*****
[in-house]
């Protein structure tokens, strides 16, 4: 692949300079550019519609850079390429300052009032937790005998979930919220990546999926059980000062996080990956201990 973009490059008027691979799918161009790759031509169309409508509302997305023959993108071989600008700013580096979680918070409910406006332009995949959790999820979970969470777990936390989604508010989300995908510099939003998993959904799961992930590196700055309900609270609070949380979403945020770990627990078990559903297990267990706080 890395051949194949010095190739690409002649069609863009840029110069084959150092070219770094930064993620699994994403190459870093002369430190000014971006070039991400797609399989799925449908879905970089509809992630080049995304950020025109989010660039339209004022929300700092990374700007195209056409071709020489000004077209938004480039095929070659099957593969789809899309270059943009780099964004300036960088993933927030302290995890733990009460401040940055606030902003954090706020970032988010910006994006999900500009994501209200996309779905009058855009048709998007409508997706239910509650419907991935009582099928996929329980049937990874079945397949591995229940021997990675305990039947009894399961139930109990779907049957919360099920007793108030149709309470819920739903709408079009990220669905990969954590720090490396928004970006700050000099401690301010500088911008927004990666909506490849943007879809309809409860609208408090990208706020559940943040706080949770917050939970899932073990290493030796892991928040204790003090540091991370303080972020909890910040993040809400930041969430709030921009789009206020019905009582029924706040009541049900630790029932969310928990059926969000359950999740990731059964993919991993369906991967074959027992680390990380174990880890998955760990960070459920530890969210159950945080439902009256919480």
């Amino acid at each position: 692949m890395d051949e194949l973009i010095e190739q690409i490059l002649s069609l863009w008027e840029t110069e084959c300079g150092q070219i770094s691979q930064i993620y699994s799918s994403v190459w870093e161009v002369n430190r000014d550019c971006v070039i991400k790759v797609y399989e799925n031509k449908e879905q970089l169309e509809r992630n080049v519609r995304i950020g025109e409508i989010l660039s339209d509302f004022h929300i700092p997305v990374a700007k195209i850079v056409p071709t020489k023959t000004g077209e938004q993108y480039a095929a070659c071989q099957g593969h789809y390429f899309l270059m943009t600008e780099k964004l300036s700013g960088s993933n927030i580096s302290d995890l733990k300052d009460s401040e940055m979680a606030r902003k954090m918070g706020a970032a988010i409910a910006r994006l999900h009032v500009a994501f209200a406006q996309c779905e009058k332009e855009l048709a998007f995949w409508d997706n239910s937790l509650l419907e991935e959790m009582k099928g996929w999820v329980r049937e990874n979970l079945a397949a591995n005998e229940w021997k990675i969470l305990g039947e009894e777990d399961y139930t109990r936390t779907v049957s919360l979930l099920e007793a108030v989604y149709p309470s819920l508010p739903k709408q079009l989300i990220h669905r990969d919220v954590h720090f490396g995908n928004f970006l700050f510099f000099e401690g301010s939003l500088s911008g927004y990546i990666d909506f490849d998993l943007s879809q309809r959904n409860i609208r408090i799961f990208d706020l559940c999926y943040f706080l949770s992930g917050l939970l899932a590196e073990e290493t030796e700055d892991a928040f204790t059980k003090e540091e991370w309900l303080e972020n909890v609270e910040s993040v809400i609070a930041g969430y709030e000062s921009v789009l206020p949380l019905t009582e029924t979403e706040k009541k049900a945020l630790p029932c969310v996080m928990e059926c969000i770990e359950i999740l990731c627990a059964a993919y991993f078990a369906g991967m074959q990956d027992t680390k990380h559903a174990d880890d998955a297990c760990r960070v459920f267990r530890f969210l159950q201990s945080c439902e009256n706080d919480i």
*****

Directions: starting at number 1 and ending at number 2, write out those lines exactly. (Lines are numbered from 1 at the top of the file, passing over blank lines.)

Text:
[in-house]
């Protein structure tokens, strides 16, 4: 692949300079550019519609850079390429300052009032937790005998979930919220990546999926059980000062996080990956201990 973009490059008027691979799918161009790759031509169309409508509302997305023959993108071989600008700013580096979680918070409910406006332009995949959790999820979970969470777990936390989604508010989300995908510099939003998993959904799961992930590196700055309900609270609070949380979403945020770990627990078990559903297990267990706080 890395051949194949010095190739690409002649069609863009840029110069084959150092070219770094930064993620699994994403190459870093002369430190000014971006070039991400797609399989799925449908879905970089509809992630080049995304950020025109989010660039339209004022929300700092990374700007195209056409071709020489000004077209938004480039095929070659099957593969789809899309270059943009780099964004300036960088993933927030302290995890733990009460401040940055606030902003954090706020970032988010910006994006999900500009994501209200996309779905009058855009048709998007409508997706239910509650419907991935009582099928996929329980049937990874079945397949591995229940021997990675305990039947009894399961139930109990779907049957919360099920007793108030149709309470819920739903709408079009990220669905990969954590720090490396928004970006700050000099401690301010500088911008927004990666909506490849943007879809309809409860609208408090990208706020559940943040706080949770917050939970899932073990290493030796892991928040204790003090540091991370303080972020909890910040993040809400930041969430709030921009789009206020019905009582029924706040009541049900630790029932969310928990059926969000359950999740990731059964993919991993369906991967074959027992680390990380174990880890998955760990960070459920530890969210159950945080439902009256919480």